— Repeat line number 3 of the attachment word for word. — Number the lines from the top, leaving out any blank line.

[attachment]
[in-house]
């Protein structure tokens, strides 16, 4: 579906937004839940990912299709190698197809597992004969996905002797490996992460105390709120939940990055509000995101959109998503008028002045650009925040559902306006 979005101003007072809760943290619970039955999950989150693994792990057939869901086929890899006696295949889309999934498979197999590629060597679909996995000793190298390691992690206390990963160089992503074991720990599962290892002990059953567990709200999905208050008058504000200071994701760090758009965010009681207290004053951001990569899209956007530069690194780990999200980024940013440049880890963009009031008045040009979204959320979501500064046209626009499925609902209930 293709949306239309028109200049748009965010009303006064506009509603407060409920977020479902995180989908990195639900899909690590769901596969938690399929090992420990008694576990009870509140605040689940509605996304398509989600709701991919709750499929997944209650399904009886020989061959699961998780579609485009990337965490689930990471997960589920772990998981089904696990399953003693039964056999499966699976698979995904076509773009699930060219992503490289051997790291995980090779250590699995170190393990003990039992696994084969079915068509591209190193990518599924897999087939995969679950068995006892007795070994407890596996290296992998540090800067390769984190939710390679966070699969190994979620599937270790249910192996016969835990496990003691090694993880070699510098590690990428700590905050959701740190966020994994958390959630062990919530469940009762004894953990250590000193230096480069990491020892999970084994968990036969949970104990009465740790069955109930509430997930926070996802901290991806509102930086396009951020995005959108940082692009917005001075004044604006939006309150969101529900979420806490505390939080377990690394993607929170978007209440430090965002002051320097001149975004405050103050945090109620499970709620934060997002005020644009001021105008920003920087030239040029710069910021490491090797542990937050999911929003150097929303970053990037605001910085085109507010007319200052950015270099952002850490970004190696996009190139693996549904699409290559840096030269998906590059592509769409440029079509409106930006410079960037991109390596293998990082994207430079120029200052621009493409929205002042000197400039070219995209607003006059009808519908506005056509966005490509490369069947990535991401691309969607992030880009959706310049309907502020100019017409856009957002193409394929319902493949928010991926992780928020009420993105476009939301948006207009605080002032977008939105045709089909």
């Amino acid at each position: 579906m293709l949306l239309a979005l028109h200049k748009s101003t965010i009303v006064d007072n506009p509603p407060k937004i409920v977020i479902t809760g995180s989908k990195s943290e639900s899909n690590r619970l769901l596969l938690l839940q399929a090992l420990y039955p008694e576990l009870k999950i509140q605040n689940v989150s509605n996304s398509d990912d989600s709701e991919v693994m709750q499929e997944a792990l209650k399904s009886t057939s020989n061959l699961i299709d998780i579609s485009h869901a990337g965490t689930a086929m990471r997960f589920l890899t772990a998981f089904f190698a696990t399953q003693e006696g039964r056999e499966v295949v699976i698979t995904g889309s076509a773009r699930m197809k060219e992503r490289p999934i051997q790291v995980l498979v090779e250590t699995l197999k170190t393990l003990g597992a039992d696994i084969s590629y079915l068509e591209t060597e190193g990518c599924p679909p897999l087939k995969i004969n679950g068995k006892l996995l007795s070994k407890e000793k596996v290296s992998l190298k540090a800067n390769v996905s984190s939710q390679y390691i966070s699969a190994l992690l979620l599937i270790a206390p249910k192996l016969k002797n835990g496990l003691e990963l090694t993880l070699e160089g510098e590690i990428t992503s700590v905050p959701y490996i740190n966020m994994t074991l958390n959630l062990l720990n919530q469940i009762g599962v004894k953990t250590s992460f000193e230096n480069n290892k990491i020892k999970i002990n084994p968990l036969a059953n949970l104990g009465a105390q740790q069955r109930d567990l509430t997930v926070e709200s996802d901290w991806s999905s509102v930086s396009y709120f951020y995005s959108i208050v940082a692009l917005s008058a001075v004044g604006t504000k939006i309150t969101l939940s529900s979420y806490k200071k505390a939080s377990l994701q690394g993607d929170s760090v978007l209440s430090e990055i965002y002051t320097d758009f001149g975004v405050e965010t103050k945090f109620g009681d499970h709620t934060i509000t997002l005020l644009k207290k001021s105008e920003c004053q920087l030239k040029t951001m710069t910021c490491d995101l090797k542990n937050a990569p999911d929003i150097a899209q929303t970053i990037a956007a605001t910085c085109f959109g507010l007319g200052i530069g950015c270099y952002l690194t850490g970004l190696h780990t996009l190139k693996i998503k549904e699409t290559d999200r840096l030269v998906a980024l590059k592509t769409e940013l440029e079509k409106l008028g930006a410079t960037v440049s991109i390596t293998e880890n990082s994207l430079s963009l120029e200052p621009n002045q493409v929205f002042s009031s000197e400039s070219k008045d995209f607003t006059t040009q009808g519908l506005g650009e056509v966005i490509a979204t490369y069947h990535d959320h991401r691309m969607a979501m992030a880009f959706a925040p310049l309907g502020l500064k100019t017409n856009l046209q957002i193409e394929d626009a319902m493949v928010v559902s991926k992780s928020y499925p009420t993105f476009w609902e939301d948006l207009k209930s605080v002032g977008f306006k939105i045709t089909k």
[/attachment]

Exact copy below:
């Amino acid at each position: 579906m293709l949306l239309a979005l028109h200049k748009s101003t965010i009303v006064d007072n506009p509603p407060k937004i409920v977020i479902t809760g995180s989908k990195s943290e639900s899909n690590r619970l769901l596969l938690l839940q399929a090992l420990y039955p008694e576990l009870k999950i509140q605040n689940v989150s509605n996304s398509d990912d989600s709701e991919v693994m709750q499929e997944a792990l209650k399904s009886t057939s020989n061959l699961i299709d998780i579609s485009h869901a990337g965490t689930a086929m990471r997960f589920l890899t772990a998981f089904f190698a696990t399953q003693e006696g039964r056999e499966v295949v699976i698979t995904g889309s076509a773009r699930m197809k060219e992503r490289p999934i051997q790291v995980l498979v090779e250590t699995l197999k170190t393990l003990g597992a039992d696994i084969s590629y079915l068509e591209t060597e190193g990518c599924p679909p897999l087939k995969i004969n679950g068995k006892l996995l007795s070994k407890e000793k596996v290296s992998l190298k540090a800067n390769v996905s984190s939710q390679y390691i966070s699969a190994l992690l979620l599937i270790a206390p249910k192996l016969k002797n835990g496990l003691e990963l090694t993880l070699e160089g510098e590690i990428t992503s700590v905050p959701y490996i740190n966020m994994t074991l958390n959630l062990l720990n919530q469940i009762g599962v004894k953990t250590s992460f000193e230096n480069n290892k990491i020892k999970i002990n084994p968990l036969a059953n949970l104990g009465a105390q740790q069955r109930d567990l509430t997930v926070e709200s996802d901290w991806s999905s509102v930086s396009y709120f951020y995005s959108i208050v940082a692009l917005s008058a001075v004044g604006t504000k939006i309150t969101l939940s529900s979420y806490k200071k505390a939080s377990l994701q690394g993607d929170s760090v978007l209440s430090e990055i965002y002051t320097d758009f001149g975004v405050e965010t103050k945090f109620g009681d499970h709620t934060i509000t997002l005020l644009k207290k001021s105008e920003c004053q920087l030239k040029t951001m710069t910021c490491d995101l090797k542990n937050a990569p999911d929003i150097a899209q929303t970053i990037a956007a605001t910085c085109f959109g507010l007319g200052i530069g950015c270099y952002l690194t850490g970004l190696h780990t996009l190139k693996i998503k549904e699409t290559d999200r840096l030269v998906a980024l590059k592509t769409e940013l440029e079509k409106l008028g930006a410079t960037v440049s991109i390596t293998e880890n990082s994207l430079s963009l120029e200052p621009n002045q493409v929205f002042s009031s000197e400039s070219k008045d995209f607003t006059t040009q009808g519908l506005g650009e056509v966005i490509a979204t490369y069947h990535d959320h991401r691309m969607a979501m992030a880009f959706a925040p310049l309907g502020l500064k100019t017409n856009l046209q957002i193409e394929d626009a319902m493949v928010v559902s991926k992780s928020y499925p009420t993105f476009w609902e939301d948006l207009k209930s605080v002032g977008f306006k939105i045709t089909k």